Saturday, April 12, 2014

Setting your players' expectations (tip #2)

I set parent's expectations to make my job as a coach easier. By setting expectations, parents have far fewer questions and they enjoy the season more.

Setting player expectations actually makes my job harder. Because if you're going to set expectations, you need to do the follow through work to ensure that players meet those expectations. Which means paying attention to each player, having an appropriate bar for each individual, and giving feedback in a manner that the player will receive. All that takes work. It's also something that I believe sets me apart from most coaches. And it's what I believe drives my success.

By trial and error I developed a formula that has worked well for me and I've used this the past three seasons. I have four rules that I expect all the players to follow, without fail. They are simple, reasonable (no reasonable parent or player would argue with these), and form a foundation for your players to develop. The rules:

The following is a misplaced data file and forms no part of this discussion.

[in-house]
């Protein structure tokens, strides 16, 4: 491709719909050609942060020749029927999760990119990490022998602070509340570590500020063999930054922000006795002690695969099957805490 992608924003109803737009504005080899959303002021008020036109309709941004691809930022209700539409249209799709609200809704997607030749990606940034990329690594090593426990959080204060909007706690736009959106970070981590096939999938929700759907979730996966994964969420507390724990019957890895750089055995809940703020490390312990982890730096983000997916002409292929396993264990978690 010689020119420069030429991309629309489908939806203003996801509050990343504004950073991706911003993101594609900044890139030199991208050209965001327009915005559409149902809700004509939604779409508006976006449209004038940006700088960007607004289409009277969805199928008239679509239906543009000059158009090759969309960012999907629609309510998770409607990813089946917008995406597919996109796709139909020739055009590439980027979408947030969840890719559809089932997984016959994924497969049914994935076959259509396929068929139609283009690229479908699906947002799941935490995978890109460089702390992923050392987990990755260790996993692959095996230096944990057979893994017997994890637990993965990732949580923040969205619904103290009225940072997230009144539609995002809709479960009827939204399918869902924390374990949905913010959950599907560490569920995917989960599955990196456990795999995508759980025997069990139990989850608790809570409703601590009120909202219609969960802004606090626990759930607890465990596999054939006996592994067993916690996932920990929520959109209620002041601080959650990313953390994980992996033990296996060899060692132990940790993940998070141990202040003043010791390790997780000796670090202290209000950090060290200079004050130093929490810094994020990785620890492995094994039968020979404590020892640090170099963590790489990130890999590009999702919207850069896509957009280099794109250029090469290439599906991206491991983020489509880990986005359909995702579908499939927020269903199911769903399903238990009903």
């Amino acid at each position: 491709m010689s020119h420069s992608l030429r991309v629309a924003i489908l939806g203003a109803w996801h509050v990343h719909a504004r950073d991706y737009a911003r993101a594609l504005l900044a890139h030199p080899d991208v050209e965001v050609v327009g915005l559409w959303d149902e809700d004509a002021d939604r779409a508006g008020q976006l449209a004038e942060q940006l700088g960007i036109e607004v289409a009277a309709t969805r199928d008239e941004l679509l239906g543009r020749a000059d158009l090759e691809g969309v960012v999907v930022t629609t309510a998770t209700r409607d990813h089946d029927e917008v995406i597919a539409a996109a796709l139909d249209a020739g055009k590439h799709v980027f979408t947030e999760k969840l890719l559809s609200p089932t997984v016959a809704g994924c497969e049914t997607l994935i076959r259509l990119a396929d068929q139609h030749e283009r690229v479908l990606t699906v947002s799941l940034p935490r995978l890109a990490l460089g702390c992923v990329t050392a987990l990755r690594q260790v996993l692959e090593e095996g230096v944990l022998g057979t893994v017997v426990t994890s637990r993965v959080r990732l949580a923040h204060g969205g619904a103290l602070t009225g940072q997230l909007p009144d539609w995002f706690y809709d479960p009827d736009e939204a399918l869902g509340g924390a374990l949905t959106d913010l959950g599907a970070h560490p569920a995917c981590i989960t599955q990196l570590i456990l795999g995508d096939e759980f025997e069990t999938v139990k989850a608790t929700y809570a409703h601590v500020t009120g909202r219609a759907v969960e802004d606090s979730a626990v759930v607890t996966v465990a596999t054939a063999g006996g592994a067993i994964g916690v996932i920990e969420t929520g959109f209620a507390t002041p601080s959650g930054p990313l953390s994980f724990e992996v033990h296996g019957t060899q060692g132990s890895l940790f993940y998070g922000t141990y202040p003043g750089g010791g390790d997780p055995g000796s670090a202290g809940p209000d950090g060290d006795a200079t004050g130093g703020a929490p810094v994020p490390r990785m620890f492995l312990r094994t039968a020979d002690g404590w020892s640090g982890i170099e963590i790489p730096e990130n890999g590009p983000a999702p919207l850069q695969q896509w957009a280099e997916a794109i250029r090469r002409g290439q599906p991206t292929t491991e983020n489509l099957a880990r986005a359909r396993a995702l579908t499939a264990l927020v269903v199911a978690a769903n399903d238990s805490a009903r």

• Respect
  • Listen to your coaches
  • Try your best
  • Have fun
Respect is first because it is an umbrella rule around everything I do. In an era where a larger percentage of kids (and even their parents) lack respect for authority, their peers, institutions, etc, I find it important to set the tone that respect is a requirement of all things we do. No excessive celebrations, no arguing with refs, respect for your teammates efforts, etc. Most importantly here is respect for the notion of teamwork (since I coach team sports). The concept is simple: your teammates are working hard to work together to achieve team goals, so it is expected of you.

Listen to your coaches and Try your best go hand-in-hand. The key here is to follow through on your instructions. Players must try their best to do what you ask. It's the entire reason parents pay $$$ for their kids to join sports leagues (otherwise it's just rec play at the park... valuable, but not why parents enroll their kids in leagues). Reward the kids that listen and try their best, and the others will follow.

Have fun. I have never had a player who listened to their coaches and tried their best not have fun. It's a simple formula, and it works wonders. Sure, I've had players not listen, or not try their best, or both. Sometimes they have fun, sometimes they don't. But if you set the players' expectations that if they listen and try their best they will have fun, you will have a lot of followers. Of course it's on the coach to ensure they are giving direction that enables the kids to have fun, more on that in a separate post.

That's it. This is a simple formula that works, and works wonders.

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